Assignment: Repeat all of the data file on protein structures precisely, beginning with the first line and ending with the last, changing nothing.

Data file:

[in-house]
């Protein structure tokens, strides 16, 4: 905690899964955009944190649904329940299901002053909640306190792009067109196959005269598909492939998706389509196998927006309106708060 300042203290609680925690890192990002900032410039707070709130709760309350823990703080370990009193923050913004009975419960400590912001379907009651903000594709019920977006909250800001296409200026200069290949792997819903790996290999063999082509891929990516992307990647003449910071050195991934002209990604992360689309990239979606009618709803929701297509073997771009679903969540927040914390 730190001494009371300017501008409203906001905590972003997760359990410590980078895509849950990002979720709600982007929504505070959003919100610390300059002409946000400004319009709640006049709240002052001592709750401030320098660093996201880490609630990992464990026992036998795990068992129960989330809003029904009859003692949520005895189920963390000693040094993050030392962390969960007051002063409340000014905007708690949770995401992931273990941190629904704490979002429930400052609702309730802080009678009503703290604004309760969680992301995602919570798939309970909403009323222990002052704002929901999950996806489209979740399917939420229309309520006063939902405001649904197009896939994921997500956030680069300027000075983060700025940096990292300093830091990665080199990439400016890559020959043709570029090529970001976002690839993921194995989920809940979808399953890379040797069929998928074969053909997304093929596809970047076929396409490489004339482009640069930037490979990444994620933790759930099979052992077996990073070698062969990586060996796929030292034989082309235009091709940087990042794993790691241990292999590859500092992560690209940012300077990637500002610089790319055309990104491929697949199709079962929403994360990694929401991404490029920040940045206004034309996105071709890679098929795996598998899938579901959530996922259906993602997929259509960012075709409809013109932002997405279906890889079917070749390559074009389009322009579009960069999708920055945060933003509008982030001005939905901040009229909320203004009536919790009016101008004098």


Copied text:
[in-house]
């Protein structure tokens, strides 16, 4: 905690899964955009944190649904329940299901002053909640306190792009067109196959005269598909492939998706389509196998927006309106708060 300042203290609680925690890192990002900032410039707070709130709760309350823990703080370990009193923050913004009975419960400590912001379907009651903000594709019920977006909250800001296409200026200069290949792997819903790996290999063999082509891929990516992307990647003449910071050195991934002209990604992360689309990239979606009618709803929701297509073997771009679903969540927040914390 730190001494009371300017501008409203906001905590972003997760359990410590980078895509849950990002979720709600982007929504505070959003919100610390300059002409946000400004319009709640006049709240002052001592709750401030320098660093996201880490609630990992464990026992036998795990068992129960989330809003029904009859003692949520005895189920963390000693040094993050030392962390969960007051002063409340000014905007708690949770995401992931273990941190629904704490979002429930400052609702309730802080009678009503703290604004309760969680992301995602919570798939309970909403009323222990002052704002929901999950996806489209979740399917939420229309309520006063939902405001649904197009896939994921997500956030680069300027000075983060700025940096990292300093830091990665080199990439400016890559020959043709570029090529970001976002690839993921194995989920809940979808399953890379040797069929998928074969053909997304093929596809970047076929396409490489004339482009640069930037490979990444994620933790759930099979052992077996990073070698062969990586060996796929030292034989082309235009091709940087990042794993790691241990292999590859500092992560690209940012300077990637500002610089790319055309990104491929697949199709079962929403994360990694929401991404490029920040940045206004034309996105071709890679098929795996598998899938579901959530996922259906993602997929259509960012075709409809013109932002997405279906890889079917070749390559074009389009322009579009960069999708920055945060933003509008982030001005939905901040009229909320203004009536919790009016101008004098």